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14282RE: [Covenanted Reformation] Re: Covenanter Groups

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  • Mike Grounds
    Jan 9, 2006
      Susan.  You raise a good point, I think!
       
      It was 1840, in fact, building off an American heritage in the RPCNA and previously in Scotland, in seed form arguably no later than 1681.
      TWO ministers of the day, 1840: Rev. David Steele AND Rev. Robert Lusk
       
      To say 'leading person' would be one characterization. I think you'll find Rev. Lusk had much greater advantage over Rev. Steele prior to their both leaving to form the RPNA, with Lusk having many extra YEARS spent contending . Mr. Lusk had already largely spent his energies contending alone, by the time Mr. Steele came on the scene. With Mr. Steele's later volume of writing and greater RPNA-longevity, he naturally appears more prominent to following generations (as well as his often sharp, possibly even acerbic tone, found in many of his writings; a regrettable aspect, some think). And, I think at 1840, Lusk was already an older man. His death around 1845 resulted in the providential dissolving of that initial RPNA Presbytery (1840-1845).
       
      Some of Mr. Steele's writings - though the particular ones do not come to mind right now - give great detail of his, and Rev. Lusk's contendings, over the many years prior to there feeling no reasonable option left but to separate from the RPCNA. Aside from the 3 years or so prior to their leaving (if memory serves), though aware of one another, their contendings were independent of one another, so you can imagine their joy in fellowship once they knew each other!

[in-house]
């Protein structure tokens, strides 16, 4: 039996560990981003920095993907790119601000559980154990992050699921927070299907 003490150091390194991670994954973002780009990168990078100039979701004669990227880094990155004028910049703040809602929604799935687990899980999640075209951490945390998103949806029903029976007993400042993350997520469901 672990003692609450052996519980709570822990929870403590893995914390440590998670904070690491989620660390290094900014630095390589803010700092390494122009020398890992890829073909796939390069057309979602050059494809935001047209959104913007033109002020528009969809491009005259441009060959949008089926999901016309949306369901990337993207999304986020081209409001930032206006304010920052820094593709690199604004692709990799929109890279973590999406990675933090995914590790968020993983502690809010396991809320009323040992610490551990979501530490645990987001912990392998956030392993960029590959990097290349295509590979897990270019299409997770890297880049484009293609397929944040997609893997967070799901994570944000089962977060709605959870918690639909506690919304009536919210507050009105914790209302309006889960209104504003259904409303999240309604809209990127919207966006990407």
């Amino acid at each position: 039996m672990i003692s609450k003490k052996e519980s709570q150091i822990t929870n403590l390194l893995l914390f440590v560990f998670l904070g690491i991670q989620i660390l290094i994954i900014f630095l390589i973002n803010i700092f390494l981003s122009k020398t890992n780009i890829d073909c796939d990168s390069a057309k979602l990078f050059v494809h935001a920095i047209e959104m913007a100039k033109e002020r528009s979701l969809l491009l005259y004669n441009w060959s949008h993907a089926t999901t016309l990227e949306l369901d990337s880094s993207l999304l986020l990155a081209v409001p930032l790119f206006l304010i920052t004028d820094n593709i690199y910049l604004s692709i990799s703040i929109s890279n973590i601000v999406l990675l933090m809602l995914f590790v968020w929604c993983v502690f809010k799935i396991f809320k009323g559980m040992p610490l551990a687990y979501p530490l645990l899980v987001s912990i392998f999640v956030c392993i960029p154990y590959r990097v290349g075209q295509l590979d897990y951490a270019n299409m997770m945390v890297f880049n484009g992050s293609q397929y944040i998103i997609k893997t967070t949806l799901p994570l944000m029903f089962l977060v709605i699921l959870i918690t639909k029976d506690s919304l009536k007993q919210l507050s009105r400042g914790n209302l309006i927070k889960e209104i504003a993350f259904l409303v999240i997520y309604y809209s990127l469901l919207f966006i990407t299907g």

You can see their own measured and careful approach in their organizing of 1840, through 1842, and their addressing the Terms of Communion changes/defections of the RPCNA that they had just departed from. Review of this record, should at minimum evidence a good measure of longsuffering, not leaving the RPCNA in some knee-jerk fashion. They employ the same longsuffering in implementing their own renovated 6-Terms of Communion (April, 1842) to the RPNA membership. Of course, as with all men, all these contendings were undoubtedly mixed with sin and error (and in Steele's writings, in his private capacities, perhaps even a distasteful mix of invective!). 
       
      You can see SOME of this at: http://www.covenanter.org/Minutes/minuteshomepage.htm. Naturally, you will want to be careful to make the distinction between Presbyterial records versus those of the Society General Meeting, who recorded in between times of constituted Presbytery (the interested reader will find ample support that, as in the years 1743-1793 at least (USA), Presbytery and Societies COEXISTED). The account of the infamous Rev. James Peoples and his departure, makes for quite a read! It was with People's accession in Fall 1853, the record shows, that the RPNA was able to reorganize in 1854. For a bit of the 'infamous' part, one could read the 'Proceedings' of 1884 - the larger explanations in other 'D. Steele' volumes I do not at this moment recall.